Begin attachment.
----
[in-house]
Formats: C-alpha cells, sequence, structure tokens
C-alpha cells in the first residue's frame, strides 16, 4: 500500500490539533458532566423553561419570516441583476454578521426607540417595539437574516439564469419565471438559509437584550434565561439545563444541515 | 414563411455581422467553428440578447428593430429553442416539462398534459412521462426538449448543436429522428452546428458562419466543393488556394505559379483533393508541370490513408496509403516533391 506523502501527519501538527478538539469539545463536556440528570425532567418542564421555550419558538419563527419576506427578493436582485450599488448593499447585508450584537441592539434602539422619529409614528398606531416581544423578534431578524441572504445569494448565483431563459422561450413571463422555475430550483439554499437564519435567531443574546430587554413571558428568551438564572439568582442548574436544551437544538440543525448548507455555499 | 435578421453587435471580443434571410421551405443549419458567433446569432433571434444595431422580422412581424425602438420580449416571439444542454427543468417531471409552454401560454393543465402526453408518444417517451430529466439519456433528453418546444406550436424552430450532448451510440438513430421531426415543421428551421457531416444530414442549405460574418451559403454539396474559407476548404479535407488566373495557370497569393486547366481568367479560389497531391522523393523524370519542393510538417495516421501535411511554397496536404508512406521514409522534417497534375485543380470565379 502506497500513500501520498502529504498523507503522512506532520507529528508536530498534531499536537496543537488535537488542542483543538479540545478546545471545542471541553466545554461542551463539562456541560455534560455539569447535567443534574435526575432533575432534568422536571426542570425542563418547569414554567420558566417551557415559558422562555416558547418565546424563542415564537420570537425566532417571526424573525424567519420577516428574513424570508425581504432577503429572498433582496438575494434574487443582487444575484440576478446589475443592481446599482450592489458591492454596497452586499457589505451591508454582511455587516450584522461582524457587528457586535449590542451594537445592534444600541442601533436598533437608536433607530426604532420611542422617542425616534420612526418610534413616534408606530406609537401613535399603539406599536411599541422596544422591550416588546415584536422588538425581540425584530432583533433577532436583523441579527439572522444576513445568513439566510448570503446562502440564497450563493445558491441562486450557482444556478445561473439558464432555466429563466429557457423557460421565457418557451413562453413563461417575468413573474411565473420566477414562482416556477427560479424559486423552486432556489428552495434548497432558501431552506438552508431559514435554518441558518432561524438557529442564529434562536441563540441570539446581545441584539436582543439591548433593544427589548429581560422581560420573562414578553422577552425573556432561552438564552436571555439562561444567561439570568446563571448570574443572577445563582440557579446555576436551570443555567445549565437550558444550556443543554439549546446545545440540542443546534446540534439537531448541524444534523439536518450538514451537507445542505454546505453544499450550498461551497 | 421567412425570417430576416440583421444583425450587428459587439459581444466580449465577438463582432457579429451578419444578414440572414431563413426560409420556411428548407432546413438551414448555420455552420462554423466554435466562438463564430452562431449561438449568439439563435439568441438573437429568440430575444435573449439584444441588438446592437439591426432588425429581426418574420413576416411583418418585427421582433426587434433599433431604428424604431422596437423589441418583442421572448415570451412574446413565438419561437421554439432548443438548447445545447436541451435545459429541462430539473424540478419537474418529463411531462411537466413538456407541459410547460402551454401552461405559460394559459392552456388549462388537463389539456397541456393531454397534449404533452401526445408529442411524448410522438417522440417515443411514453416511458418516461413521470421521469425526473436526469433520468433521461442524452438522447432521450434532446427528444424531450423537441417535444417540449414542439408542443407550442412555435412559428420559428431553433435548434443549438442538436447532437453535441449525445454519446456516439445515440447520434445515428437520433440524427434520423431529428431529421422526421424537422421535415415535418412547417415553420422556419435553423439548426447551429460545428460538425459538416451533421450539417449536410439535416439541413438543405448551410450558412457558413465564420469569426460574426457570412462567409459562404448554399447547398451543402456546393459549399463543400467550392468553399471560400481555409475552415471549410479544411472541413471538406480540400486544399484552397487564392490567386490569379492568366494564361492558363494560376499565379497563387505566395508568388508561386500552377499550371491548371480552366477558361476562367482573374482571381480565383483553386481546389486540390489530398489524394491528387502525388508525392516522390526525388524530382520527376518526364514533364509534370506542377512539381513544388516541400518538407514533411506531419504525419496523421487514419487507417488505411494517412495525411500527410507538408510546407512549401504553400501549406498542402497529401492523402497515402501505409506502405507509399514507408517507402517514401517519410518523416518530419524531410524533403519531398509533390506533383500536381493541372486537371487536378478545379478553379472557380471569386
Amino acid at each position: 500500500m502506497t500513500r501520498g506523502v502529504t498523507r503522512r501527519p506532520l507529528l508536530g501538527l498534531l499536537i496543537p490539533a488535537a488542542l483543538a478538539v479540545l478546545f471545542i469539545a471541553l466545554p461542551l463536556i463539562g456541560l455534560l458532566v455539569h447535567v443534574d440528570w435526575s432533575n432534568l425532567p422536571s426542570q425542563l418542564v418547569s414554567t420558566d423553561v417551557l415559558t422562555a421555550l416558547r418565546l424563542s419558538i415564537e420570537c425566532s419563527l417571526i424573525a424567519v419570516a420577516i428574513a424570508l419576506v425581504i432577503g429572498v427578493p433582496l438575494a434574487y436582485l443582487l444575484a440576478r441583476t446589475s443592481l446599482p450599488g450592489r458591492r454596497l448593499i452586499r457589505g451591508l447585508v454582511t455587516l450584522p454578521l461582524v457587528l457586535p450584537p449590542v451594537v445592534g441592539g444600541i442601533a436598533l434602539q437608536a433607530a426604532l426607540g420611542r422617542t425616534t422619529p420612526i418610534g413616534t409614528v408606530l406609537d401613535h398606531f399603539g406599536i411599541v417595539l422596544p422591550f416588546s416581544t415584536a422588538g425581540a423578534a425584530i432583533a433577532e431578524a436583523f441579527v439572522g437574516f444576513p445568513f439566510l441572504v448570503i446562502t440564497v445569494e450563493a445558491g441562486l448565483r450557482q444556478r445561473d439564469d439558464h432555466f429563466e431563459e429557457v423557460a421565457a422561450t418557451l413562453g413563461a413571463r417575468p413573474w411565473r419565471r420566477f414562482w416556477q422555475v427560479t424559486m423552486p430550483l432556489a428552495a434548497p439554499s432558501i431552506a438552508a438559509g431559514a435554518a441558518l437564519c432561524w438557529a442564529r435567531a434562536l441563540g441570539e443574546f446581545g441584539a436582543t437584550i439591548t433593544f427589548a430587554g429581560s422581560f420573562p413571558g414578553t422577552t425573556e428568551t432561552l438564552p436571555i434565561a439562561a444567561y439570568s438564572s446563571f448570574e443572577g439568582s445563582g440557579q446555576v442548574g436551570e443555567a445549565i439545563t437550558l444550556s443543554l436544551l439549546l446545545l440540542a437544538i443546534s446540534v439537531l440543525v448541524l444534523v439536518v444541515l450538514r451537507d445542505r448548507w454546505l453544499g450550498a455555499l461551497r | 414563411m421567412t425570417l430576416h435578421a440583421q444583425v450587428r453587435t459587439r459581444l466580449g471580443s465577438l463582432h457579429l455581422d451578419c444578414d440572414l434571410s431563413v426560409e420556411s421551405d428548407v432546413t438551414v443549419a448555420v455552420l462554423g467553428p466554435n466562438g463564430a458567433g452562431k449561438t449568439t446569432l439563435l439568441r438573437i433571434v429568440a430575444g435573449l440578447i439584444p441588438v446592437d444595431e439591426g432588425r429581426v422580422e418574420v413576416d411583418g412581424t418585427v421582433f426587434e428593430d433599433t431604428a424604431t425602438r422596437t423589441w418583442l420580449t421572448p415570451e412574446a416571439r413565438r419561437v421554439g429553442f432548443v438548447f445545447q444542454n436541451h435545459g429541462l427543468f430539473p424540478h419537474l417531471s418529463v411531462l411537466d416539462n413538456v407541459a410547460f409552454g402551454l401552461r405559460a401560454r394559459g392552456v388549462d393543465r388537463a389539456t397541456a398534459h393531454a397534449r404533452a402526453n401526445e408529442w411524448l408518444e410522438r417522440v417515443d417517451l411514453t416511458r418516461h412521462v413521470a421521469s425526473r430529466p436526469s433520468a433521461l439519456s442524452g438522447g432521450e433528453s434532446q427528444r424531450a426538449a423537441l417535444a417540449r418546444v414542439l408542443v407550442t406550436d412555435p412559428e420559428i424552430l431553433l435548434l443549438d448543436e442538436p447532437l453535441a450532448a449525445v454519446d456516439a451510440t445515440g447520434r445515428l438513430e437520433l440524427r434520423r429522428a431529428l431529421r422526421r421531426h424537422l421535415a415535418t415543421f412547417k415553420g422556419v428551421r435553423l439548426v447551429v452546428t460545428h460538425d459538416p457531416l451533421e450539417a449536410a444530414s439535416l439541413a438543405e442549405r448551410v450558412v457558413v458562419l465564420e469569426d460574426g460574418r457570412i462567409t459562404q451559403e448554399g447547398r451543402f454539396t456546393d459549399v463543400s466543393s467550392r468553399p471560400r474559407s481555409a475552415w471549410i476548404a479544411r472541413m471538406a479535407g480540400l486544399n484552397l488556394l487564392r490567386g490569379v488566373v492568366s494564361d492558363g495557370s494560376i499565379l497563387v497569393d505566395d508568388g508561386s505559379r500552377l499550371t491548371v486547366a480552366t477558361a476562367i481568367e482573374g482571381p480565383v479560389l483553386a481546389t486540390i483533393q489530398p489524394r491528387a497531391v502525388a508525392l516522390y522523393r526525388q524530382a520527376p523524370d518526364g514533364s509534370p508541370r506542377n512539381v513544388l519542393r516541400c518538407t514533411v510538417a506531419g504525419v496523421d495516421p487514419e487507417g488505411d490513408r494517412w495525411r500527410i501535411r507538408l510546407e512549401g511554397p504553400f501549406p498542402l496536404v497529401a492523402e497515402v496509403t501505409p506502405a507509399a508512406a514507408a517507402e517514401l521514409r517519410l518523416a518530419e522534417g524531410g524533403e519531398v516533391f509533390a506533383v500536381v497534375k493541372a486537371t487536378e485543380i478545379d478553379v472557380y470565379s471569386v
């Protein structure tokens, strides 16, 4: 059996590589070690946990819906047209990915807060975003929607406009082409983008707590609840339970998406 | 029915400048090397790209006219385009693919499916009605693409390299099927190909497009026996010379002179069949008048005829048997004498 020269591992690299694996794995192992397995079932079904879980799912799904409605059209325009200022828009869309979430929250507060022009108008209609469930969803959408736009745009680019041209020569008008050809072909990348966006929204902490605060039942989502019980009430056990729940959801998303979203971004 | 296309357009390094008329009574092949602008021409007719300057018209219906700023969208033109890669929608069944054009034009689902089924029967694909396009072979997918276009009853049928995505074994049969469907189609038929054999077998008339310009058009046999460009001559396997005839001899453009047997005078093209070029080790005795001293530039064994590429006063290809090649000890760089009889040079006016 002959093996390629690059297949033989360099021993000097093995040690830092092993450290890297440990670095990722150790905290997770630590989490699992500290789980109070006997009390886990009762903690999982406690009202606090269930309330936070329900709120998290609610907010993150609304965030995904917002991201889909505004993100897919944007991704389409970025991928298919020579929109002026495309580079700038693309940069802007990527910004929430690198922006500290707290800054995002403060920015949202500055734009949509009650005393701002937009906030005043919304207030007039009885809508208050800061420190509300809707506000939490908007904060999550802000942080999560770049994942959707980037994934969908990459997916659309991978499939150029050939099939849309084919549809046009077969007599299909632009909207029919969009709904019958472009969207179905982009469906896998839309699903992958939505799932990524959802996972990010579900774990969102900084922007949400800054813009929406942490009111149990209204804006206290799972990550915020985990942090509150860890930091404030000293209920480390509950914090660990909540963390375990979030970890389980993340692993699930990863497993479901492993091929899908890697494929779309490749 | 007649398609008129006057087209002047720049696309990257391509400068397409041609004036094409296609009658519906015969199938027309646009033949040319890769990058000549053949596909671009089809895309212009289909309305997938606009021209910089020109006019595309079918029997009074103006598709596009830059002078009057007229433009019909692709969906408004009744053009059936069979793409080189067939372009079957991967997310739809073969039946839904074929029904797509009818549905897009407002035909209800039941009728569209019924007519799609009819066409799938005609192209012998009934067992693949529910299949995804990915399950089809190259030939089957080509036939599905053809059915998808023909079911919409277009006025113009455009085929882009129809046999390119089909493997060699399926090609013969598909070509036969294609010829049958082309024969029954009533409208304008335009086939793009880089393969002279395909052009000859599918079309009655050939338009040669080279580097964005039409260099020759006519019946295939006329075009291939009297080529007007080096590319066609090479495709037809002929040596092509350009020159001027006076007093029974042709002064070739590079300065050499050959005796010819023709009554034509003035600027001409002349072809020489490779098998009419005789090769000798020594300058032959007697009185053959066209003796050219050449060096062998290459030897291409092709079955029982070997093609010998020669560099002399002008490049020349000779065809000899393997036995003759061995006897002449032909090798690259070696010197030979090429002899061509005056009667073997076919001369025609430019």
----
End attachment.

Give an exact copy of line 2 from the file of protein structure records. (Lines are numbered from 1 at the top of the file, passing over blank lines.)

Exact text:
Formats: C-alpha cells, sequence, structure tokens